Magical Mimosa

Sometimes I don’t think I bang the drum enough about the fabulous area where I live. This week it’s half-term (for two weeks) and it’s time for the Carnival in Nice, the Citrus Festival in Menton and Mimosa celebrations the length of the coast. Mimosa (or wattle as I understand it’s called in Australia) is the vibrant sunshine yellow symbol of winter in the south of France and a sure sign that spring is just around the corner.

The bright yellow flower of this scented plant grows prolifically in southern France, particularly in the Var region, where the Cote d’Azur and Provence meet. Between January and March, from Bormes-les-Mimosas to Grasse, eight villages offer a journey through the land of these gorgeous, scented, little, yellow flowers: artisan chocolate-makers and bakers, ‘corsos’ and other traditional festivals, greenhouses, garden centres, perfumers. This route provides 130km of magnificent countryside where the blue sea and sky mixes with the brilliant green and yellow of the Mimosa-covered hills.

With its roots in the Carnival, the Corso Fleuri are now a key part of Var festival traditions. On the Saturday, the floats are decorated with thousands of flowers, and on the Sunday, they are paraded through the streets of the village.

Part of the acacia family, Mimosa was originally found in tropical areas, and was imported to the French Riviera by the English during 19th century to decorate their gardens. The newly introduced plant loved the climate and the soil, and Mimosa growers proliferated. It’s now used exstensively in the perfume industry and, of course, in bouquets for its exquisite beauty and gorgeous vibrant colour. So where are the best spots to see Mimosa?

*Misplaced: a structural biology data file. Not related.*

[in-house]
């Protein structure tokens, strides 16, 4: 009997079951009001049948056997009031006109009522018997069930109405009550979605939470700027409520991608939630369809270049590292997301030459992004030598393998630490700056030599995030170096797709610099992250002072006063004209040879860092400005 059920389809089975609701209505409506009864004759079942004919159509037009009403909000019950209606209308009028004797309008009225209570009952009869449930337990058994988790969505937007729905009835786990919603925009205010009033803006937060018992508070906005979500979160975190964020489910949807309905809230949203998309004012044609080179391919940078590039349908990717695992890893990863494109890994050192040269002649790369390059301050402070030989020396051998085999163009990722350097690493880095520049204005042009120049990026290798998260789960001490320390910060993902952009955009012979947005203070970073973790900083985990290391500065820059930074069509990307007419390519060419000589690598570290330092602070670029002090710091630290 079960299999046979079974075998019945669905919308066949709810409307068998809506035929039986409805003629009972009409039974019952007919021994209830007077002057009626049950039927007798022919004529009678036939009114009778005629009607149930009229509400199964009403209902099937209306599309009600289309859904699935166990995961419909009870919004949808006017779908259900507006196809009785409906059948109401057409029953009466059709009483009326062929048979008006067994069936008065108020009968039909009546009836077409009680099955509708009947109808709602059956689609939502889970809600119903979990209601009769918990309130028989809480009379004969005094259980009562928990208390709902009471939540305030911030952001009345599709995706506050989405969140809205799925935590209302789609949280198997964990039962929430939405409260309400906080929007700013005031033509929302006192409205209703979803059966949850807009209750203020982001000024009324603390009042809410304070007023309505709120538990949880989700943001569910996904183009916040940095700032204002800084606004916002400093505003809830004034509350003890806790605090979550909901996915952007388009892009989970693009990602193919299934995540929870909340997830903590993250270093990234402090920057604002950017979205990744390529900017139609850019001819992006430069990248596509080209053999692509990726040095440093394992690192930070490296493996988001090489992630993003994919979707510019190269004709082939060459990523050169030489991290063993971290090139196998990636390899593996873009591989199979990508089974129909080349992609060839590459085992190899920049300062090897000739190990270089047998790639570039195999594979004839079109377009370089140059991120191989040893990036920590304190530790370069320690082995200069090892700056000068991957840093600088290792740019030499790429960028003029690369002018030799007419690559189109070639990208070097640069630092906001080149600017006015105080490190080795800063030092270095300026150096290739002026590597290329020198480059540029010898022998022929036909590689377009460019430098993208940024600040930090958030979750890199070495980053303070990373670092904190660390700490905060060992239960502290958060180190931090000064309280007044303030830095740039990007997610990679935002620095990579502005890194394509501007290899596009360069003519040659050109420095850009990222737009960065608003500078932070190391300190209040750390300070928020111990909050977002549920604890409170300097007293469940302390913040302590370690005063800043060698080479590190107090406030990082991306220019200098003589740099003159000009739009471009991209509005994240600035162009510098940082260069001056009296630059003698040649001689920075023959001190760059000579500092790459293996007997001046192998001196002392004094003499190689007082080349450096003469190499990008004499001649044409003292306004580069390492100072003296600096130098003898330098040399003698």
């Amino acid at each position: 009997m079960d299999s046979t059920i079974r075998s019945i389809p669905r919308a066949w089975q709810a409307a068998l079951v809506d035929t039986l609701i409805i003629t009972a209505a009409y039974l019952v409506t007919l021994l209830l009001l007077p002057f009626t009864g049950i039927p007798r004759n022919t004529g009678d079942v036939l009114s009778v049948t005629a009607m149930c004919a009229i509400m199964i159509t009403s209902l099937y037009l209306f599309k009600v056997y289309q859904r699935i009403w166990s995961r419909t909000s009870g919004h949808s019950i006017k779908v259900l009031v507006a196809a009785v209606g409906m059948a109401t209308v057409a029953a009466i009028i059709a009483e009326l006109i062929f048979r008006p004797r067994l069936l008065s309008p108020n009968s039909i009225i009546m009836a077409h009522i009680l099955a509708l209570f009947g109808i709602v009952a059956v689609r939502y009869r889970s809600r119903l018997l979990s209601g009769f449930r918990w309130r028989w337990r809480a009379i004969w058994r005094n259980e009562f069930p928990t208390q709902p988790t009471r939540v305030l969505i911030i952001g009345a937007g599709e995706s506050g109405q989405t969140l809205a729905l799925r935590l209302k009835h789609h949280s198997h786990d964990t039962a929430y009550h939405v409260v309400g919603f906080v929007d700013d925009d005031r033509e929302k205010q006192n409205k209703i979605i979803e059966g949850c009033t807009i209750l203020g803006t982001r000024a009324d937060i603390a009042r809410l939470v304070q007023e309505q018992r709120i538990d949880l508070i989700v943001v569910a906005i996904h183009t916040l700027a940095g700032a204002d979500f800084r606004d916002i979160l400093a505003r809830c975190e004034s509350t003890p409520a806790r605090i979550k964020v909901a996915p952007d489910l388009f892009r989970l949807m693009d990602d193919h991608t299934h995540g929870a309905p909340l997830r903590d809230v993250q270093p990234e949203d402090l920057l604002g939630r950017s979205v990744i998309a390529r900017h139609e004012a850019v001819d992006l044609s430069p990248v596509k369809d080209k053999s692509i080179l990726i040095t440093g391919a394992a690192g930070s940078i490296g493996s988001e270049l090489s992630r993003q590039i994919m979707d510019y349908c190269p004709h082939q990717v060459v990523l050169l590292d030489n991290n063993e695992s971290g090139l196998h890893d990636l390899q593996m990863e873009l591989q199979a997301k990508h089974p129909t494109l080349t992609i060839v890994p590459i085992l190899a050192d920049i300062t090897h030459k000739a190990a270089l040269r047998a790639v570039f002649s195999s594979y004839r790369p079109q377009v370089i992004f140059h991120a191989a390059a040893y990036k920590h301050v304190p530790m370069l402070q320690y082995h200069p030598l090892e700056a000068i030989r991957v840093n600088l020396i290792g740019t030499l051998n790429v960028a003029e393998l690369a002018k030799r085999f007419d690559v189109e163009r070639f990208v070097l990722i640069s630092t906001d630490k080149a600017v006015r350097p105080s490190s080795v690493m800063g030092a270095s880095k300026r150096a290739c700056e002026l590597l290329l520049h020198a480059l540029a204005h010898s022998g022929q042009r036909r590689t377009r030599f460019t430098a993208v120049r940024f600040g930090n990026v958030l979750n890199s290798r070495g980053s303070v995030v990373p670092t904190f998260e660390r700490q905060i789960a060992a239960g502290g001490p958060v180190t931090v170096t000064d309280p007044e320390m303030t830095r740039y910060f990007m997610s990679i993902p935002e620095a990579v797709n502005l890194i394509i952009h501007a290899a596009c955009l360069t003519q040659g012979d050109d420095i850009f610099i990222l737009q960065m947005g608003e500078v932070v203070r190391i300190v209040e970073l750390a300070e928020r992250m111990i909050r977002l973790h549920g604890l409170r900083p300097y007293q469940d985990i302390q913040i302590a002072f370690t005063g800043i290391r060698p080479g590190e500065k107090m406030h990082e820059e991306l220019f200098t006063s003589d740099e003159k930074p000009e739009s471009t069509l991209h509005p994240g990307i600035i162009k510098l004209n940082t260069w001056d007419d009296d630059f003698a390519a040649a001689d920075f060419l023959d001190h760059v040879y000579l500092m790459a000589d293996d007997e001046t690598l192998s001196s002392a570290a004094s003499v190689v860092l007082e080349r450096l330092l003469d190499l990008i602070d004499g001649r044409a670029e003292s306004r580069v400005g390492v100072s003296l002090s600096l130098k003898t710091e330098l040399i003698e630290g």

One of the prettiest floral villages in France. This ancient town is home to 90 different species of mimosa and celebrates with an annual festival at the end of January. ‘Mimosalia’ is the first botanical event of the year. An event for plant-lovers, it brings together the biggest garden centre owners and collectors in France. There are over 80 exhibitors of rare and unusual varieties, decoration and garden furniture, as well as plant-related activities, such as workshops for all ages, visits to the Town gardens and exhibitions.

Mandelieu La Napoule

The principal area of Mimosa production on the Riviera is also famous for its annual Mimosa festival (19-26 Feb). Plus, local restauranteurs the Raimbault brothers created La Tarte Mimosée.


Huge bunches of cut mimosa flowers in a shop near Grasse, Provence

Internationally famous for its place in the world’s perfume industry, the town boasts gorgeous architecture including a magnificent cathedral. The Perfume Museum shows the part Mimosa has played in the success of Grasse’s perfume industry.

Rayol Canadel

Take the staircase from the centre of the village down to the sea and enjoy the spectacular views over the mimosa forests.


Beautiful botanical gardens, an elegant seaside resort and a laid back vibe make this town well worth a visit.  Local chocolatier Jean-Louis Vaissaud (pictured above) has created mimosa-flavoured chocolates to honour the famous flower.


The reddish coloured volcanic rock contrasts stunningly with the yellow Mimosa. Another famous local chocolate maker, Didier Carrie, has created a unique recipe called Le Mimosa d’Agay, a white truffle chocolate, flavoured with plant liquors and lemons, covered with mimosa powder.